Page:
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# beginner question about range with list and list

erik gartz
Guest
Posts: n/a

 11-24-2006
Hello,
I'm new to python and I'm having difficulty understanding the following
code. Why doesn't the variable a contain [[{}, {'x': 0}, {}], [{},
{'x': 1}, {}]] instead. Doesn't {} allocate new memory for the
dictionary each time? It almost appears as if the 2nd dictionary
created overwrites the first one. Thanks for your help,
Erik

>>>
>>> a = [[{}] * 3] * 2
>>> a

[[{}, {}, {}], [{}, {}, {}]]
>>> for i in range(2):

a[i][1] = {'x':i}
>>> a

[[{}, {'x': 1}, {}], [{}, {'x': 1}, {}]]
>>>

Ben Finney
Guest
Posts: n/a

 11-24-2006
"erik gartz" <(E-Mail Removed)> writes:

> Doesn't {} allocate new memory for the dictionary each time? It
> almost appears as if the 2nd dictionary created overwrites the first
> one.

<URL:http://effbot.org/pyfaq/how-do-i-create-a-multidimensional-list.htm>

--
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Ben Finney

Dan Lenski
Guest
Posts: n/a

 11-24-2006
erik gartz wrote:
> Doesn't {} allocate new memory for the
> dictionary each time? It almost appears as if the 2nd dictionary
> created overwrites the first one. Thanks for your help,
> Erik
>
> >>>
> >>> a = [[{}] * 3] * 2
> >>> a

> [[{}, {}, {}], [{}, {}, {}]]
> >>> for i in range(2):

> a[i][1] = {'x':i}
> >>> a

> [[{}, {'x': 1}, {}], [{}, {'x': 1}, {}]]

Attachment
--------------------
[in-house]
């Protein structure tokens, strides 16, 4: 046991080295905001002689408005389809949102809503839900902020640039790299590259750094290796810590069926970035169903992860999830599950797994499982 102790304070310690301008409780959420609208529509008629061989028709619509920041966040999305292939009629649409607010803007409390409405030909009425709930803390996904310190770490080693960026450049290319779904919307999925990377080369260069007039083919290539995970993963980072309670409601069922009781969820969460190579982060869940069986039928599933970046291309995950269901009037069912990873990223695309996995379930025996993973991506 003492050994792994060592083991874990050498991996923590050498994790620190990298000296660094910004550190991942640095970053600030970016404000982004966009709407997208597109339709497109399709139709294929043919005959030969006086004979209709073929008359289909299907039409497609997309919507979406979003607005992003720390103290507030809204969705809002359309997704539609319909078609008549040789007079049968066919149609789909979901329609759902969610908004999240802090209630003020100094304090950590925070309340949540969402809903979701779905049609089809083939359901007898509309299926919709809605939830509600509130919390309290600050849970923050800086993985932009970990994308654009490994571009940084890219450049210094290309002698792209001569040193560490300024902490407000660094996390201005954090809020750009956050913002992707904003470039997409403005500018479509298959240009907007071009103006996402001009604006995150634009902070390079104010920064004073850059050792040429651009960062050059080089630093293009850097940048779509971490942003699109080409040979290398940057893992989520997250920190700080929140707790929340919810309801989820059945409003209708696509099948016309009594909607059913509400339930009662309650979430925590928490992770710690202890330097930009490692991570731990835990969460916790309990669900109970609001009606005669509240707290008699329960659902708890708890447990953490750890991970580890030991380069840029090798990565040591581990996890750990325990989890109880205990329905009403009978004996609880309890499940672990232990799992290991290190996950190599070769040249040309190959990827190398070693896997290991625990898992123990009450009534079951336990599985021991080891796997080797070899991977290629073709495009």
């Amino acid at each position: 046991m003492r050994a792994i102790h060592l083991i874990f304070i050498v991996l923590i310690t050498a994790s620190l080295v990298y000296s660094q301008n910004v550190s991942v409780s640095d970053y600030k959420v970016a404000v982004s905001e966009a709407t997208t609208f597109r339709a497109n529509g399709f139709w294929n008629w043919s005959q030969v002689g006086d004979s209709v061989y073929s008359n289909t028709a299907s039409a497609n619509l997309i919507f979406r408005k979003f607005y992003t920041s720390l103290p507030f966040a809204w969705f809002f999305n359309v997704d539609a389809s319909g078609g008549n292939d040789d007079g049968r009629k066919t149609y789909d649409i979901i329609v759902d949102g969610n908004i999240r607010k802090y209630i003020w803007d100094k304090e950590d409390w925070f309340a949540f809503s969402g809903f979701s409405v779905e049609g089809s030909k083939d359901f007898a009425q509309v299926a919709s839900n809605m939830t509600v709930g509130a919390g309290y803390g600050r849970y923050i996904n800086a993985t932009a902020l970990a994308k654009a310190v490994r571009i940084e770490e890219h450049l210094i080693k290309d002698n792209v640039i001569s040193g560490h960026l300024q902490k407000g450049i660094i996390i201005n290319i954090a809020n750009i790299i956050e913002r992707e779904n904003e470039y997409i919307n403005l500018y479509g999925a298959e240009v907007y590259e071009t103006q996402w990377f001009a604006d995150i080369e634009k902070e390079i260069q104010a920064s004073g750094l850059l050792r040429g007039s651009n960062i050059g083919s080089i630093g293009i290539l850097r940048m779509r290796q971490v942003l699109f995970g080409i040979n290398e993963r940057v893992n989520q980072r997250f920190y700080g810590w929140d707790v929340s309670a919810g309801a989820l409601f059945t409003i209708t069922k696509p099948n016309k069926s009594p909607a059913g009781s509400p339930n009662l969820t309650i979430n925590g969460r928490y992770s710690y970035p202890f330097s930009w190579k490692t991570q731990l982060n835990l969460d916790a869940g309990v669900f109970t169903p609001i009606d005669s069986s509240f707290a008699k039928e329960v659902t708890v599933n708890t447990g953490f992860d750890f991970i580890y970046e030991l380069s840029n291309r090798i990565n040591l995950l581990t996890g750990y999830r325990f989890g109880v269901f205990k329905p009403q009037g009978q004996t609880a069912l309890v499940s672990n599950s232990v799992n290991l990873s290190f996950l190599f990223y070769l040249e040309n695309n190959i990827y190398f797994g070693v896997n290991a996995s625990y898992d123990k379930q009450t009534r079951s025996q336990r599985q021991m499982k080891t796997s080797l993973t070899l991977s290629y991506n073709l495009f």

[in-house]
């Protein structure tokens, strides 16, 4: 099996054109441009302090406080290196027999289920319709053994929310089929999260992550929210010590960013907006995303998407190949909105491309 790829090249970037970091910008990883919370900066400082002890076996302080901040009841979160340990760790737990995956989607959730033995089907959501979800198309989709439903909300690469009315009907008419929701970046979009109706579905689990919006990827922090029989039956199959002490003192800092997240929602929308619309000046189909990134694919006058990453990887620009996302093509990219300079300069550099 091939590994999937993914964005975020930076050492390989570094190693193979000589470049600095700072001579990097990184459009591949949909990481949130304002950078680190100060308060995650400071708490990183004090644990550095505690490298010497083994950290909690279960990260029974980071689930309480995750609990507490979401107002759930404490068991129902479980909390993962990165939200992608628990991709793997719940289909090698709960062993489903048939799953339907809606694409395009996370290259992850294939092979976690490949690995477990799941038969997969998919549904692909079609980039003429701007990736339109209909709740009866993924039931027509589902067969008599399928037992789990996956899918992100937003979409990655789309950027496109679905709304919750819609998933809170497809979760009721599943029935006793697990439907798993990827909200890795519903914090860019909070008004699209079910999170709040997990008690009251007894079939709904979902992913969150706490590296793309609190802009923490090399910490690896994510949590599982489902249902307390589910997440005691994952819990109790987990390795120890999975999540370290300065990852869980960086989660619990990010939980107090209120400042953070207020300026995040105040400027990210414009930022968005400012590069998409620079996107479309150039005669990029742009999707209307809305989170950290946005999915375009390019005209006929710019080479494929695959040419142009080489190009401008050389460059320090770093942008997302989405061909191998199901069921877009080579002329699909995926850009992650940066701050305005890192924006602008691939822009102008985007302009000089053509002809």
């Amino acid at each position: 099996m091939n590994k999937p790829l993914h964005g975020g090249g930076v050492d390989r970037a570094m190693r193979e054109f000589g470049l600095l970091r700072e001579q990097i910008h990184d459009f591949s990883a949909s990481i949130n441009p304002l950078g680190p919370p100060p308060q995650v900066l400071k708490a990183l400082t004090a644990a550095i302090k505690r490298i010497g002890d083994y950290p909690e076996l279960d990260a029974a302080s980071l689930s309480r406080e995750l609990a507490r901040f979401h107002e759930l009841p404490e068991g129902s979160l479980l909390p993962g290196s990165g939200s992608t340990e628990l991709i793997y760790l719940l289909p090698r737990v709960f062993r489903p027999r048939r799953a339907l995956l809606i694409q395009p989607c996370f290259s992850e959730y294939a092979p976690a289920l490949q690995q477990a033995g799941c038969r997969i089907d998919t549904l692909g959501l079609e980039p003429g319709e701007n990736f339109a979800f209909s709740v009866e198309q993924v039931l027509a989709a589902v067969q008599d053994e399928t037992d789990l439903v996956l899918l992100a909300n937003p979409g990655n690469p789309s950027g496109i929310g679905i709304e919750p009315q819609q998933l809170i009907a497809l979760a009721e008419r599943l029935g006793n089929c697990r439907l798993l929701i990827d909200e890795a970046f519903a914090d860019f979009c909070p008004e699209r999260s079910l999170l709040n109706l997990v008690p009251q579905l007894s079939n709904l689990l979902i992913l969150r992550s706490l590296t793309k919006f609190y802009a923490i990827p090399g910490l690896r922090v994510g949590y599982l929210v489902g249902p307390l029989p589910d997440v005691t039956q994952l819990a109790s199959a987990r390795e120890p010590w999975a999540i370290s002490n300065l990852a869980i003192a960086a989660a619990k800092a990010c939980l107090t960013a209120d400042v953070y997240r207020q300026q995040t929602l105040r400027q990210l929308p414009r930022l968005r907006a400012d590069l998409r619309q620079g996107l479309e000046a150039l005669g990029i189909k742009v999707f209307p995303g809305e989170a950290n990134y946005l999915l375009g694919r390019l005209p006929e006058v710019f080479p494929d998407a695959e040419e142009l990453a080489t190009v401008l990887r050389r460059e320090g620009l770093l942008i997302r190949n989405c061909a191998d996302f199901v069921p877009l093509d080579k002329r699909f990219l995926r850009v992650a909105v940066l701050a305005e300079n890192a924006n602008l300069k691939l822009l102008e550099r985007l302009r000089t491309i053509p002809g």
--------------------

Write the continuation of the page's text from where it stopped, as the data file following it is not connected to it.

> >>>

You're right about both parts... sort of

Each time that {} is EVALUATED, it allocates a brand new dictionary.
However you're using the list repetition operator (* n). This operator
evaluates the list ONLY ONCE and then repeats that list n times.

The expression [{}]*3 will generate a list that contains the SAME
dictionary 3 times in a row. The expression [[{}]*3]*2 will generate a
list that contains the SAME list twice in a row. Thus, when you assign
to a[i][1], you are modifying a[0][1] and a[1][1], since a[0] and a[1]
are the same list.

The expression {'x':i} does indeed create a new dictionary each time it
is evaluated... however it gets assigned to the SAME list element each
time.

This is a fairly subtle point... if you want to make a new COPY of a
list (or other mutable object) rather than simply a new reference to
eat, you say a=b.copy() rather than just a=b. The ability to have
multiple references to one object is general considered a feature in
most programming languages, once you get used to it!

If you want to generate a 2x3 array with each element a DISTINCT
dictionary belonging to a DISTINCT list, try this:

a = [[{} for j in range(3)] for i in range(2)]
for i in range(2):
for j in range(3):
a[i][j] = {'row': i, 'column': j}

Dan

Fredrik Lundh
Guest
Posts: n/a

 11-24-2006
erik gartz wrote:

> I'm new to python and I'm having difficulty understanding the following
> code. Why doesn't the variable a contain [[{}, {'x': 0}, {}], [{},
> {'x': 1}, {}]] instead. Doesn't {} allocate new memory for the
> dictionary each time?

each time it's *executed*, yes. [{}]*3 doesn't execute [] or {} three
times; it executes them both once, and then creates a new list with
three references to the dictionary. see:

http://effbot.org/pyfaq/how-do-i-cre...ional-list.htm

</F>